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dark field illumination

What is dark field illumination?

Darkfield Illumination is a transmitted light technique that uses oblique light to illuminate the sample. Light that does not impinge on the sample is not collected by the objective and results in a dark background. Light that interacts with the sample is scattered (refracted, reflected, and/or diffracted) and is “bent” toward the objective collection angle. This light is collected by the objective and is seen as light spots or areas (resulting from scattered light) on a dark background. At a first sight, images captured using dark field illumination seem unusual to the viewer. The light shines at a shallow angle. According to the principle “angle of incidence = angle of reflection”, all the light is directed away from the viewer (the camera), the field of view therefore remains dark.Inclined edges, scratches, imprints, slots, and elevations interfere with the beam of light. At these anomalies, the light is reflected towards the camera, or mostly only strayed. These defects appear bright in the camera image in this way.

Contrast is therefore generated and the sample visualized.Darkfield illumination is provided to the sample by a specialized condenser. The simplest DF condenser has a Stop, or Annulus illuminating ring (A). Here, an opaque circle obscures the central portion of the condenser light path. This allows only light in a ring to illuminate the sample.

The diameter of the central stop, and thus illuminating annulus, is such that the angle of light is greater than the collecting angle of the objective. Thus without a sample, no light is collected by the objective. This kind of DF stop is useful only for low magnification objectives (<20x).For higher magnification objectives, modifications of the Annular Stop are: B: Immersion paraboloid; C: immersion double mirror concentric; D: cardioid concentric. Gray cone represents the light reflected and refracted from the specimen and collected by the objective. Hatched areas represent glass. Light blocking stops (s) limit light transmission to a hollow cone. i: Immersion oil.; r: reflecting surfaces. (Ruzin,1999).The diameter of the central stop is dependent on the NA of the objective.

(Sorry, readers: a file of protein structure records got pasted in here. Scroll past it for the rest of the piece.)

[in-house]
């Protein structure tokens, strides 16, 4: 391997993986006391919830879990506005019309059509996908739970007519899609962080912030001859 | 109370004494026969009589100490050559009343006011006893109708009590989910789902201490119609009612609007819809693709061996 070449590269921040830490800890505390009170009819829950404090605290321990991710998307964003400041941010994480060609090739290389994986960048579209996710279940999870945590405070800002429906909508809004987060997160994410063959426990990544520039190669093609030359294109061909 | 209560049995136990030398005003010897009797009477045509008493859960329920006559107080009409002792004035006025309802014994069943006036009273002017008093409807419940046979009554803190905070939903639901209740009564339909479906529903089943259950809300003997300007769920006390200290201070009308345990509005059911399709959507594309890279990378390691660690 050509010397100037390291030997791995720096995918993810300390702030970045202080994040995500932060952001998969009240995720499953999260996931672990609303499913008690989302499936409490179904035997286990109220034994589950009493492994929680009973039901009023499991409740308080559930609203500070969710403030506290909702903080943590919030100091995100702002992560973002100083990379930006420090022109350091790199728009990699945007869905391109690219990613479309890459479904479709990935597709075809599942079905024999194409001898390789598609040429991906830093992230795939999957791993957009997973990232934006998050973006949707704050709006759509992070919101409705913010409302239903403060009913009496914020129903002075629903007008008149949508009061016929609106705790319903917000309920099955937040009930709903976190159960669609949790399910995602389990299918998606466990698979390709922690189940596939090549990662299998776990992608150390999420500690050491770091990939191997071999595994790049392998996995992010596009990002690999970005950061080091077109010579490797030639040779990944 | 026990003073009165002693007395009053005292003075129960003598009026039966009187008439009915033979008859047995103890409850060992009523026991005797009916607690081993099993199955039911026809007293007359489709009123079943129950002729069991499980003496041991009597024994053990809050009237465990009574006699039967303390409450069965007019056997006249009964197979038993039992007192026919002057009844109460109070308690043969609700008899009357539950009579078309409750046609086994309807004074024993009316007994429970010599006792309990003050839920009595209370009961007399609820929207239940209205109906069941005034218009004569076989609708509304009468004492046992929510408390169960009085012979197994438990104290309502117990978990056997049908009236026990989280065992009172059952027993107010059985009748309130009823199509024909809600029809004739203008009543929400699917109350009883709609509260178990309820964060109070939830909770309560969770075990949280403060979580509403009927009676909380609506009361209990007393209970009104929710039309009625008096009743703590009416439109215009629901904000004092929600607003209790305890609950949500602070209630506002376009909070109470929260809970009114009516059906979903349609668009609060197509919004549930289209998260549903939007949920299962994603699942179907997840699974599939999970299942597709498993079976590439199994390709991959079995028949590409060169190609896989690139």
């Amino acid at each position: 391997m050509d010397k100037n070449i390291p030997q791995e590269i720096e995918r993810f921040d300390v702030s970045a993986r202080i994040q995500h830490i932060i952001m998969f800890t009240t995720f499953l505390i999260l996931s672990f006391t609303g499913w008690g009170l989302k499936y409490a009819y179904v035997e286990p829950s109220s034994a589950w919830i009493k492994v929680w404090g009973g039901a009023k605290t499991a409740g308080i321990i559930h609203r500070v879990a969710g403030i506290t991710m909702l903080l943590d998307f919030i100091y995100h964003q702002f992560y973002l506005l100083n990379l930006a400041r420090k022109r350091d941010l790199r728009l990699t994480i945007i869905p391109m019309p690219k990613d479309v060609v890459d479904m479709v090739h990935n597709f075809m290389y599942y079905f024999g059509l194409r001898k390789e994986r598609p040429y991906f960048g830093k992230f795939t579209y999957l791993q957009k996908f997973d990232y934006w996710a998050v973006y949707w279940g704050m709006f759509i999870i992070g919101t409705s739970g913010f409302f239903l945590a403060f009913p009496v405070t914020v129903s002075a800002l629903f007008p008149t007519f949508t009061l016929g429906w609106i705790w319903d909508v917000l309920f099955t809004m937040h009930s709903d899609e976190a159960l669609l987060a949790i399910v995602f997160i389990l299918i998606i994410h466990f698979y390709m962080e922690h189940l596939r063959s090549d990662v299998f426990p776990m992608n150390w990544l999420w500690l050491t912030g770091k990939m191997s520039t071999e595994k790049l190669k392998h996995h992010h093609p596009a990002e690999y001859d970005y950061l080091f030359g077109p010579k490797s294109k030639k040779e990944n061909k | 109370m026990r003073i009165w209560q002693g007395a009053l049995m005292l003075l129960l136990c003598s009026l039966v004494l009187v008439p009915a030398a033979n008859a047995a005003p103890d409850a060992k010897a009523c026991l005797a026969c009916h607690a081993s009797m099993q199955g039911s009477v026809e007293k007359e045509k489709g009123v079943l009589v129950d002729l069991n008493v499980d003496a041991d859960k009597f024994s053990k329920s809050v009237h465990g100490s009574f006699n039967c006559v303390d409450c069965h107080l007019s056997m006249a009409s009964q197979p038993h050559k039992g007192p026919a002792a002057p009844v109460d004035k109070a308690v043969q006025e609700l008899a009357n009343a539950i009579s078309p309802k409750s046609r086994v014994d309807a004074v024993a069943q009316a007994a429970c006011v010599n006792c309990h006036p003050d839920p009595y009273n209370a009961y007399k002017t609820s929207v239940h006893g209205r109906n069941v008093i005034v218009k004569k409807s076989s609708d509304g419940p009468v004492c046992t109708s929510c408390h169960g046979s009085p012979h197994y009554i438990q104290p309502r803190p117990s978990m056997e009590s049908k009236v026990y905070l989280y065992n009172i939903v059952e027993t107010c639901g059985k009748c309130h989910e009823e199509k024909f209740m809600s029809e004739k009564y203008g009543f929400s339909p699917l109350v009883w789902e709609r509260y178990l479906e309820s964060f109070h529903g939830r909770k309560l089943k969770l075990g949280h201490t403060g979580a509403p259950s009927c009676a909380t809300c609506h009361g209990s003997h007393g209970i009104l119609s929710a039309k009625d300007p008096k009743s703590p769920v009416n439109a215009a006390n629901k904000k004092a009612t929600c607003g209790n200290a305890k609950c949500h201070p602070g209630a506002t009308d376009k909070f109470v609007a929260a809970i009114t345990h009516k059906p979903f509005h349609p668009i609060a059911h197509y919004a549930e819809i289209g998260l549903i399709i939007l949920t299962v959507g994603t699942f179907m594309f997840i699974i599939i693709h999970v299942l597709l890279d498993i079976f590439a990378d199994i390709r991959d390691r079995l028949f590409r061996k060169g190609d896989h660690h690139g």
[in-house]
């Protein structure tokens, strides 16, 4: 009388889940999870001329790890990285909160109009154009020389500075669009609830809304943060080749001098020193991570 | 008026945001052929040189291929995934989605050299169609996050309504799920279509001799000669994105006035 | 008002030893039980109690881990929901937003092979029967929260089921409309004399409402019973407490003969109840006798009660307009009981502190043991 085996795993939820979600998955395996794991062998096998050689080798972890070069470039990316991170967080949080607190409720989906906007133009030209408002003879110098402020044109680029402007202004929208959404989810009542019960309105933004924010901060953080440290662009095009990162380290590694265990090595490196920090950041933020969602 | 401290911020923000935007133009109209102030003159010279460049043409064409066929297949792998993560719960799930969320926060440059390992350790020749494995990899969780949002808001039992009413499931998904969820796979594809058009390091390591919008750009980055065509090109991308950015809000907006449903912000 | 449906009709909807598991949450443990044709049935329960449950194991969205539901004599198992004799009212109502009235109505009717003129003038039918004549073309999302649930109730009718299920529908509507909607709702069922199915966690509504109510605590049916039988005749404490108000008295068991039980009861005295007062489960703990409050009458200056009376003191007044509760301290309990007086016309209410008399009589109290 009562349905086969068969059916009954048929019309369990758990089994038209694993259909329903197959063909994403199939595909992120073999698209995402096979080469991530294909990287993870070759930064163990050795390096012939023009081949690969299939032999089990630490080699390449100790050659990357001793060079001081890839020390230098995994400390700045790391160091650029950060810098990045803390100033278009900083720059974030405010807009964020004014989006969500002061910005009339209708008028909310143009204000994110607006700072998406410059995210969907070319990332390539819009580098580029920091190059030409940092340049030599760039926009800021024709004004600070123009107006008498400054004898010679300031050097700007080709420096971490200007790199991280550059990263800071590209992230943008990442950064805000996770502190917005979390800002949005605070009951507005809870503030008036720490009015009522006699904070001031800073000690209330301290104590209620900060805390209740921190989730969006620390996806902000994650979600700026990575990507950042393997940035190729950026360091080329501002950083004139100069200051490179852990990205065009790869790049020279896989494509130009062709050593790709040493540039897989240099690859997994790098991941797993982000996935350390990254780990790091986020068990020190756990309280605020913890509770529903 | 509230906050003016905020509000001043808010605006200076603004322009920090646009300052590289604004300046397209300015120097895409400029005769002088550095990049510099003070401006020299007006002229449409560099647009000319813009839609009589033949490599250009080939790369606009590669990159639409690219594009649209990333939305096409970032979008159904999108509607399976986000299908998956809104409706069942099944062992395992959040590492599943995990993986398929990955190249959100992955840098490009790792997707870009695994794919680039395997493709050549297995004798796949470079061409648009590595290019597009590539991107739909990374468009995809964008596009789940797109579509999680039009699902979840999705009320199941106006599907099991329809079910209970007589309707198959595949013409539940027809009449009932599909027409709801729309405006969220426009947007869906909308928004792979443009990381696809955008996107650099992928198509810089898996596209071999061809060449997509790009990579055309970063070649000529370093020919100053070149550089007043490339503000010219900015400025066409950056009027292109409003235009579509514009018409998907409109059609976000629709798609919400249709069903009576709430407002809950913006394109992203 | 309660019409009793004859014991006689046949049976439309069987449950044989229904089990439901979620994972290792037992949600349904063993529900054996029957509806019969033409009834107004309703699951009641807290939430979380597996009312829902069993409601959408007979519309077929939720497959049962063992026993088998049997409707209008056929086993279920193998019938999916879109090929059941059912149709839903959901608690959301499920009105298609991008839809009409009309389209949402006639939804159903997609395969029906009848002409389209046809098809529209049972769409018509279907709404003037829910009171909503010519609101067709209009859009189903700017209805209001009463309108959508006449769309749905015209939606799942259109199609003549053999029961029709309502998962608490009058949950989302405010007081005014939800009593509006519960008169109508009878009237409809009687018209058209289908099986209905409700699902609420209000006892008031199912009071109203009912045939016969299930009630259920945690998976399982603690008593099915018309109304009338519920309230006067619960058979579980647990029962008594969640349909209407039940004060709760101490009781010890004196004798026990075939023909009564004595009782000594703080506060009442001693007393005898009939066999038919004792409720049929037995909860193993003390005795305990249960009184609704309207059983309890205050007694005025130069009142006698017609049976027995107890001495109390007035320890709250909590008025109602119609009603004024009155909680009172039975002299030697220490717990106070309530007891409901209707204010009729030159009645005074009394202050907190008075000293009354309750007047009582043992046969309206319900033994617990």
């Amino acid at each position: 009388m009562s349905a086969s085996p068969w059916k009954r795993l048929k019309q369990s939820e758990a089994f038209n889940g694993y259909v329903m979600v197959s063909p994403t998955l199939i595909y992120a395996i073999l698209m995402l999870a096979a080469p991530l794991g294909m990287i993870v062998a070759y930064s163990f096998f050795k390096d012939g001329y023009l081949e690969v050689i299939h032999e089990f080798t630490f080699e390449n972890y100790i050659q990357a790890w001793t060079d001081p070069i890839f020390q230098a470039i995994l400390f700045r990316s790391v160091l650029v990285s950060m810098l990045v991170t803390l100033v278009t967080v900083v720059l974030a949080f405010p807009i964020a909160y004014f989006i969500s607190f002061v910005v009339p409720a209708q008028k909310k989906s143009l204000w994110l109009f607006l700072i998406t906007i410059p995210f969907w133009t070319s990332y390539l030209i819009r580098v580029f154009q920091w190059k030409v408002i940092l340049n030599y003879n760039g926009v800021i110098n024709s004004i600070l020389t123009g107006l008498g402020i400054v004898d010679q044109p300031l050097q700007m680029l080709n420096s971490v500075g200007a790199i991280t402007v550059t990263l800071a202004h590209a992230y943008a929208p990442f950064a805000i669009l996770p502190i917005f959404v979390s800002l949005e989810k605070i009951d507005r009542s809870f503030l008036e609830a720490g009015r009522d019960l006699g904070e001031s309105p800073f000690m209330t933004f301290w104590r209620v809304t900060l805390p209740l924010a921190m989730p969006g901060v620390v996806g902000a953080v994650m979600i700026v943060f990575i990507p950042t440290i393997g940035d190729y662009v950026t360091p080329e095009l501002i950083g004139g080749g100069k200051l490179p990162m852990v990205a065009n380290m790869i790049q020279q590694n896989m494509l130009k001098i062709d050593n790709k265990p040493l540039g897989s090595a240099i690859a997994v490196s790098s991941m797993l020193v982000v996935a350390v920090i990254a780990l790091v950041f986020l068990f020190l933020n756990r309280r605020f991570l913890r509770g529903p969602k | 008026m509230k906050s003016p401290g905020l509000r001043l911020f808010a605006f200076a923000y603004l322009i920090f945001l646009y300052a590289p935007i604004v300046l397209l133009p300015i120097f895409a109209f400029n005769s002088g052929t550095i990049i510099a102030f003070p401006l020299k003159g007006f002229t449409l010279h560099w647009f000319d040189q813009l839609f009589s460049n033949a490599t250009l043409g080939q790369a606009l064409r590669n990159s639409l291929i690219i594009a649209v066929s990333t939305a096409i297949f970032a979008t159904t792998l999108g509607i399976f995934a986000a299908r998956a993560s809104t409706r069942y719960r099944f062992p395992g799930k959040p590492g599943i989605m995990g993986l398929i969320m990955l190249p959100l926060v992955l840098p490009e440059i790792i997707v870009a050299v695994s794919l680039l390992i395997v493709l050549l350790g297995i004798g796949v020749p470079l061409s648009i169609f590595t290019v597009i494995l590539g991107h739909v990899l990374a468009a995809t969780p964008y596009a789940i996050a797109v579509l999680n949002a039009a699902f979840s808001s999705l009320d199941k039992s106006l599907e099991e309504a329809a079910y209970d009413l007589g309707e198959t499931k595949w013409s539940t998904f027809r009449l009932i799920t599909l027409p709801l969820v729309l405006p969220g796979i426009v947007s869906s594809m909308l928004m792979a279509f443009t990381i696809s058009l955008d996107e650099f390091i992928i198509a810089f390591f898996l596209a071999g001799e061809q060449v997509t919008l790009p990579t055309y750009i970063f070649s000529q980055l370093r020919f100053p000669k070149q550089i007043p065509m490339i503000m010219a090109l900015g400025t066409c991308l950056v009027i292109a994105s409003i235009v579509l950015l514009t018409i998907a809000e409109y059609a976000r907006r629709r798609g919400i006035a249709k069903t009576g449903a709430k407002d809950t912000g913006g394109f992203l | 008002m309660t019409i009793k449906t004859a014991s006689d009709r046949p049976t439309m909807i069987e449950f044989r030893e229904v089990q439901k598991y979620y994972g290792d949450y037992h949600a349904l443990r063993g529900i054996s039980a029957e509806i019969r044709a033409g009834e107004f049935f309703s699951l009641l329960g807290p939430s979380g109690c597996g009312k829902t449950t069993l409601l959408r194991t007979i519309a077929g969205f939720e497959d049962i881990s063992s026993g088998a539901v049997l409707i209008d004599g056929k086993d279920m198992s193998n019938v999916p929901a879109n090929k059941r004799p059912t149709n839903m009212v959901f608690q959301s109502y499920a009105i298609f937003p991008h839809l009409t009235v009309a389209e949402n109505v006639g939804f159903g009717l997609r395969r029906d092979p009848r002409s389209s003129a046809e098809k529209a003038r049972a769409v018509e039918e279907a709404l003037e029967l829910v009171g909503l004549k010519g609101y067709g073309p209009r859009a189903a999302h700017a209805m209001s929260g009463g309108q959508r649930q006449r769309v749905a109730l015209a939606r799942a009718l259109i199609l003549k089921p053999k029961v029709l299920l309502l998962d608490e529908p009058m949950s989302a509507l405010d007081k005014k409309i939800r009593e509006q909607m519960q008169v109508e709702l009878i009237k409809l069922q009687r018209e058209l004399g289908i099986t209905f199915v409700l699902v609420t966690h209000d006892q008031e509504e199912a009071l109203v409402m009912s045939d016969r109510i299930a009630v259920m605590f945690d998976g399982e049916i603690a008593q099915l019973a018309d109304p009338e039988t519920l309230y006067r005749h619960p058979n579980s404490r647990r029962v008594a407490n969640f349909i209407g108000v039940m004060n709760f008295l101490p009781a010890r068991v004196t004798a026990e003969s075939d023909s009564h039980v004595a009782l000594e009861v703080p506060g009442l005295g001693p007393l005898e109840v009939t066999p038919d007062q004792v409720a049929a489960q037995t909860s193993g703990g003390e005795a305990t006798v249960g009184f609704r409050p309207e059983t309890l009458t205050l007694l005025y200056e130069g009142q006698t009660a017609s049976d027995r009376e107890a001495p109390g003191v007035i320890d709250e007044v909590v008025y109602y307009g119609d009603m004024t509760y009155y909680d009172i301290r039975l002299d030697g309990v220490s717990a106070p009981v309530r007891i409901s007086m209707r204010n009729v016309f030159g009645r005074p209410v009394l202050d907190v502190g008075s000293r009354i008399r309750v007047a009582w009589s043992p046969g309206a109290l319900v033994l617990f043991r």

Slightly oblique illumination

This scheme illustrated here already shows the gradual transition from bright field to dark field illumination. Due to stray light effects caused by the texture, the surface is is still sufficiently bright that the object is easy to recognise. However, inclined edges and notches are brighter than the remaining image areas, which is typical for dark-field illumination.

Light inciding at very shallow angles

The scheme illustrated here shows the effect of a very strong dark field. The light shines on the surface at an extremely shallow angle. Small scratches, scuffs, dust particles, and even fingerprints on polished surfaces can be made visible, while the surface appears very dark.Extreme dark-field illumination should be positioned very close to the surface. Working distances from 0.5 to 2 cm are maximally possible. If the distances are greater, the surface is no longer illuminated.

 

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